How should Los Angeles prepare for streets dominated by electric vehicles?
The days of the internal combustion engine appear to be numbered, particularly in California. Last year, Gov. Gavin Newsom mandated that by 2035, all new cars and light trucks sold in the state must be emission-free.
Auto-makers are already responding.
General Motors recently announced it would phase out petroleum-powered cars entirely by then. Ford, Honda and other auto giants may soon follow, but regardless, it’s increasingly clear that before the first half of this century is over, the dominant — if not exclusive — means of transportation will be electric-powered vehicles.
What will this mean for Los Angeles, a city renowned for its car culture and home to about 550 gas stations but relatively few charging stations?
Six of the world’s leading architecture, landscape and urban design firms recently shared their creative proposals, including eye-popping renderings, to address the challenges and opportunities posed by the projected growth of electric vehicle use in L.A. in a recent symposium.
Dubbed “Pump to Plug,” the virtual event was hosted by the 3rd LA project at the USC Dornsife College of Letters, Arts and Sciences and moderated by Christopher Hawthorne, 3rd LA director and chief design officer for the city of Los Angeles.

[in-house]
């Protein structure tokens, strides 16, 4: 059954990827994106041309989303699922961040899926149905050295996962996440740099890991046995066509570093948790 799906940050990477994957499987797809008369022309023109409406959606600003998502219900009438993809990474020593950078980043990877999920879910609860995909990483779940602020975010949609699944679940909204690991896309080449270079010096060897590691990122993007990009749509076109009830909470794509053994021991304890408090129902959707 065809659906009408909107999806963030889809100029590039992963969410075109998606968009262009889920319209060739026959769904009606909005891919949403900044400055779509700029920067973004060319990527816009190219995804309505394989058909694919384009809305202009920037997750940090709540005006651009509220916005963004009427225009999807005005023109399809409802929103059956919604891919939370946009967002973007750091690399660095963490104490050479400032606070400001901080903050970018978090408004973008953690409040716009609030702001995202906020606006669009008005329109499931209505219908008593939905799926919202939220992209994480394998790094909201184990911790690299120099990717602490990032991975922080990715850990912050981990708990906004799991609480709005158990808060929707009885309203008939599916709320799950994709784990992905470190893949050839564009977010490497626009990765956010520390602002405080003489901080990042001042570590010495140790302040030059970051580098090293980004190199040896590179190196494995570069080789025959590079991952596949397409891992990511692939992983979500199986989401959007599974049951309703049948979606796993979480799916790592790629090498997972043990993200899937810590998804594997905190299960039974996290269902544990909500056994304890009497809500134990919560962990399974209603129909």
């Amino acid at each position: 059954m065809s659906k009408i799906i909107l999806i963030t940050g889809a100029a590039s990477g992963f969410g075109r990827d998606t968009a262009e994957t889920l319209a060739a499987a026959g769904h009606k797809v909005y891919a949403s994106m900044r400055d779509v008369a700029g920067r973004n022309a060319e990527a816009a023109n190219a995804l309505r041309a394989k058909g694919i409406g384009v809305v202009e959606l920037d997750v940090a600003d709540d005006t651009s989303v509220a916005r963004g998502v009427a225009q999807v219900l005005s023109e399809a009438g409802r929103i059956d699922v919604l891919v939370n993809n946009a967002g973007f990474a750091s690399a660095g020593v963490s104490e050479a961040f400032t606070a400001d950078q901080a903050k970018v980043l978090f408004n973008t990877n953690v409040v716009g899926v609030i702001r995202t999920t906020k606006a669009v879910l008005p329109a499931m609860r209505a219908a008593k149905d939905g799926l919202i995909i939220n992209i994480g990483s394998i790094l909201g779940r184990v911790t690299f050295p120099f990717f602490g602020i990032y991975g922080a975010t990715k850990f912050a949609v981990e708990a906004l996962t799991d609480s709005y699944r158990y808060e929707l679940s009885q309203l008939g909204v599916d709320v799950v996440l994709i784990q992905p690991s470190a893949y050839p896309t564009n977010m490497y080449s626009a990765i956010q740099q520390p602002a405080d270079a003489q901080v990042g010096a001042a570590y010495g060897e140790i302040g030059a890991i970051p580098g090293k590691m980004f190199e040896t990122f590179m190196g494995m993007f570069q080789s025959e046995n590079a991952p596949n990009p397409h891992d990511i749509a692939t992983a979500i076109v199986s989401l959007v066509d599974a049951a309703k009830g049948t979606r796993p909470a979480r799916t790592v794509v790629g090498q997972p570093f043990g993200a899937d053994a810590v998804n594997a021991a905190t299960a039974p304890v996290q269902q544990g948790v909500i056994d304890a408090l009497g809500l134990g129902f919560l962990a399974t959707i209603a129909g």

“Some of the issues that need to be addressed are: Where will people charge their cars? What happens to the gas station sites? And what happens at the Port of Los Angeles, where a shift to electrified trucking is so central to Mayor Garcetti’s efforts to green the port?” said Hawthorne. “I was very impressed by the proposals to tackle these challenges in our Pump to Plug symposium.”
About the Event
Presenting firms included Abalos + Sentkiewicz headquartered in Madrid, Inaba Williams Architects based in Los Angeles, MOS Architects of New York City, Perkins&Will in L.A., Spiegel Aihara Workshop stationed in San Francisco, and Woods Bagot of Australia.
The event was co-sponsored by the city of Los Angeles, the Los Angeles Cleantech Incubator, Audi, and Normal Now sponsored by Electrify America.